I’d love for there to be a larger discussion on this.

  • Doug

    The anti-helmet argument confuses me. Personal choice is one thing, but to argue that it doesn’t make sense for anyone is another.

    It is correct to say that many of the fatalities in New York could not have been prevented by

  • Doug

    The anti-helmet argument confuses me. Personal choice is one thing, but to argue that it doesn’t make sense for anyone is another.

    It is correct to say that many of the fatalities in New York could not have been prevented by helmet use. In the war of styrofoam hats versus steel trucks, steel trucks will always win. But there are probably thousands of smaller injuries and trips to the ER that were avoided by helmet use.

    If anything, the efficacy of helmet use is probably under reported. If a helmet protects you from getting injured in the first place, you would be less likely to report yourself as getting injured, correct? I fell off my bike after hitting some debris in the road and landed on my side, hitting my head against the pavement and cracking my helmet. Other than a little road rash, I was fine. I’m sure I would have cracked my skull if I hadn’t had a helmet on; whether or not that would have resulted in a brain injury, I don’t know. I didn’t report that accident because I didn’t need to. But that means that my experience and the similar experience of others do not get factored into any statistics. If you don’t get a head injury in the first place, you won’t die from a head injury and you won’t become a statistic.

    I think about this every time I ride. If I slipped and fell on an empty road, a helmet would probably be a big help. But if I slipped while riding with a line of cars next to me and behind me, I might get crushed by the wheel of a truck and no helmet would withstand that kind of pressure. I wear the helmet for the little moments, not the big ones.

    I don’t want to minimize the experience of Be’s family or anyone else for whom a helmet was not effective, but if hospitals were seeing waves of cyclist with helmets still sustaining injuries, there’d probably be a massive consumer recall and an overall of helmet design.

    That being said, there are simply tons of flaws with a lot of the helmet stats and studies on both sides. Not wearing a helmet is considered risky; are people who don’t wear helmets more likely to take bigger risks than people who do? If so, they’d be more likely to get into accidents. Or is it the other way around? Does wearing a helmet give you a false sense of security? (The study Be cites with drivers driving closer to those wearing helmets has many flaws, documented in books such as “Traffic” and on many websites.)

    Look, we’d all like for NYC to be more like Amsterdam or any other European country where the sheer number of bikes and the infrastructure dedicated to cycling leads to less of a need for a helmet. But NYC is not Amsterdam. It’s dangerous. Common sense says to wear a helmet, not for the random Mack Truck that could run you over but for the millions of other variables that could trip you up.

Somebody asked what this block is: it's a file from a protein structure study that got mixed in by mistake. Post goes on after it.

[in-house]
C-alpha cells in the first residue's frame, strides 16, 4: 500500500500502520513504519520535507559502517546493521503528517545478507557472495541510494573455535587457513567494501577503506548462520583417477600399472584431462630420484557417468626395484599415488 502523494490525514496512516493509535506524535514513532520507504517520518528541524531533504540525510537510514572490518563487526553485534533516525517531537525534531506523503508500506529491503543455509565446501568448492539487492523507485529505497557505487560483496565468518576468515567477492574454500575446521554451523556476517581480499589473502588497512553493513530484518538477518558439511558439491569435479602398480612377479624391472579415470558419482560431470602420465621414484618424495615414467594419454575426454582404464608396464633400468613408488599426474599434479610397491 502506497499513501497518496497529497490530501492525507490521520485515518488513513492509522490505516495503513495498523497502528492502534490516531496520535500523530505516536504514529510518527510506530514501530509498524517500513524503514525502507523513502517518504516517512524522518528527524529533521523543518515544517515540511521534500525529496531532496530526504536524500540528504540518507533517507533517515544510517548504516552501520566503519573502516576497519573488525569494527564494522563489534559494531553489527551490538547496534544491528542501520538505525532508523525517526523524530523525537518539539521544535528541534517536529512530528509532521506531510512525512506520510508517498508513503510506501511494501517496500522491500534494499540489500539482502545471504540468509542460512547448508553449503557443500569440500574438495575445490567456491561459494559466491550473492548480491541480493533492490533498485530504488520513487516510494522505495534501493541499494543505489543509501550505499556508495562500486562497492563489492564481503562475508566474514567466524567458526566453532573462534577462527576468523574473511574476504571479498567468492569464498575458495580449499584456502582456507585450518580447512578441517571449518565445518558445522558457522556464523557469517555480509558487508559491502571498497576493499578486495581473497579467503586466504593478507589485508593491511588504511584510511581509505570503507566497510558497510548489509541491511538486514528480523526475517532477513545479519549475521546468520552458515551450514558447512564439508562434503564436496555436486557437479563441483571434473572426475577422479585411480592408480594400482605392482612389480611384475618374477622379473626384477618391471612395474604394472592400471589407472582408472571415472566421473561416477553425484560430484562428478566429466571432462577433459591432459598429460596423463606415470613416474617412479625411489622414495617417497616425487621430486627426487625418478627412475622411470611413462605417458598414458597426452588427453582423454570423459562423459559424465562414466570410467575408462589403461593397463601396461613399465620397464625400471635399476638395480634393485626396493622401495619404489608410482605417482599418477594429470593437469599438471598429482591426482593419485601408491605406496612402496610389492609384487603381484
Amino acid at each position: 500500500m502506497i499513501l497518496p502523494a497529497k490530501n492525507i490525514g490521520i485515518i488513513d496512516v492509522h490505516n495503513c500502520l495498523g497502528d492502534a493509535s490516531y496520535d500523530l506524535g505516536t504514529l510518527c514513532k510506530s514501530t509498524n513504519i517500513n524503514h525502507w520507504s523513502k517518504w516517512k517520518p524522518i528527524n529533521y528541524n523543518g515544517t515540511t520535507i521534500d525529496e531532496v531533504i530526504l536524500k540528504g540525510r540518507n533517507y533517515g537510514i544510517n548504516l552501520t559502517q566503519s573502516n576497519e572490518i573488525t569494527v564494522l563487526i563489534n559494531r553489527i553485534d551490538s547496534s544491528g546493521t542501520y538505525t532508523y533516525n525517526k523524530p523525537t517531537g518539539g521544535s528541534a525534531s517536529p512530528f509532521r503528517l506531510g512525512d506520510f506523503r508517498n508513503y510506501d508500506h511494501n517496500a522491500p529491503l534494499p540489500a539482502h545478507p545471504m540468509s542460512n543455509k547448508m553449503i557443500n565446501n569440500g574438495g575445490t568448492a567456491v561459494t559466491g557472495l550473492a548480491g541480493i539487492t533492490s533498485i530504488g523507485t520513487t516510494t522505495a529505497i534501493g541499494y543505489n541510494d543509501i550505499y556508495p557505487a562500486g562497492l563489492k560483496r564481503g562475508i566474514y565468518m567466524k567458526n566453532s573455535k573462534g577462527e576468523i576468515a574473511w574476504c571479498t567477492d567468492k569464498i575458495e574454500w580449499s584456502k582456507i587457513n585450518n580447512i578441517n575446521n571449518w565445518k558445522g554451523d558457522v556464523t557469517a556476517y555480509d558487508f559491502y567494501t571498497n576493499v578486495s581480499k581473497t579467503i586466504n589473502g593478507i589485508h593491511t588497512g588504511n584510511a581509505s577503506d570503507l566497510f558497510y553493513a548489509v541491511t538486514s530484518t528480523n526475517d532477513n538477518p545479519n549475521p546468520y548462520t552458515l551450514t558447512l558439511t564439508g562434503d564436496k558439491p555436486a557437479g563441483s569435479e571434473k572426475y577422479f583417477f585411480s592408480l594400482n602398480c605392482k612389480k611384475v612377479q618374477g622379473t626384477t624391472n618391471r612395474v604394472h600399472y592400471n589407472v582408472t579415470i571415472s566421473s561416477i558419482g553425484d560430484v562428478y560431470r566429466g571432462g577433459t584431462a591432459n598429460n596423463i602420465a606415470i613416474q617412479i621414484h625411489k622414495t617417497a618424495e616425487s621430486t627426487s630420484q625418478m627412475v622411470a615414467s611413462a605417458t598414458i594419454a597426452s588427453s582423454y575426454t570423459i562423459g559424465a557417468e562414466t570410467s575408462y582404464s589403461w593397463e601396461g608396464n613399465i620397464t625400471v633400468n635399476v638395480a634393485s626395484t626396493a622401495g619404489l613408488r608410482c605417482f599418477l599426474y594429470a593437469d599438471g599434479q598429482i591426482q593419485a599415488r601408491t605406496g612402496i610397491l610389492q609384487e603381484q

Think of it like a batting helmet. It’s hardly going to protect a batter from getting beaned in the elbow or face, which could in some ways be a more career-ending injury than some hits to the head. Still, what batter would step in front of a 90-mile-an-hour fastball without a helmet?

  • MIndy

    Maybe it’s just me….but I’ve never seen a cyclist slow down and yield at a red light and then go through. I’ve seen hundreds ride through a red light at full speed while I’m trying to cross on foot. I just cannot see them coming. It feels like they are swooping in out of nowhere. It’s fine to lobby the city for safer streets, but it’s not fine to endanger pedestrians in the meantime.

  • Doug and all,

    I’ve read a study that seems to indicate helmet wearing increases risk taking in cycling and many other sports and/or activities. I think it was from the same British study that showed cyclists that wear helmets are more likely to be passed at a closer distance then those who don’t.

    Personally I wear a helmet because automobiles and our autocentric roadway engineering have made US roads dangerous to cyclists and pedestrians. I believe the simple act of riding a bicycle at a relaxed Copenhagen / Amsterdam like speed is NOT dangerous. Cars make it so. I wish I could enjoy this simple pleasure without living in fear and fealing that I must wear a helmet.

    Now riding for speed whether that be on or off road is differet because a rider is more likely to push limits and take risks. I know I do when I ride my nice road and mountain bikes. In these circumstance I wear a helmet and would always wear a helmet regardless of potential traffic or road conditions.

  • Oh yeah. One other thing.

    I hate to have to keep on bringing up my dislike for NYC’s left-side-of-the-road bike lanes but new reasons keep popping up in my head.

    Besides exposing cyclists to faster left lane motor traffic and running counter to general vehicular cycling rules, the design MAY also encourage retrograde riding. Everyplace else that I’ve seen left side bike lanes they were for contraflow bicycle traffic. Engineers who designed these contraflow lanes elsewhere must have felt that this location was the most logical place for them. I’m not saying that it is right but it wouldn’t surprise me if people who illegally ride contraflow in NYC’s left-side-of-the-road bike lanes reached the same “logical” conclusion.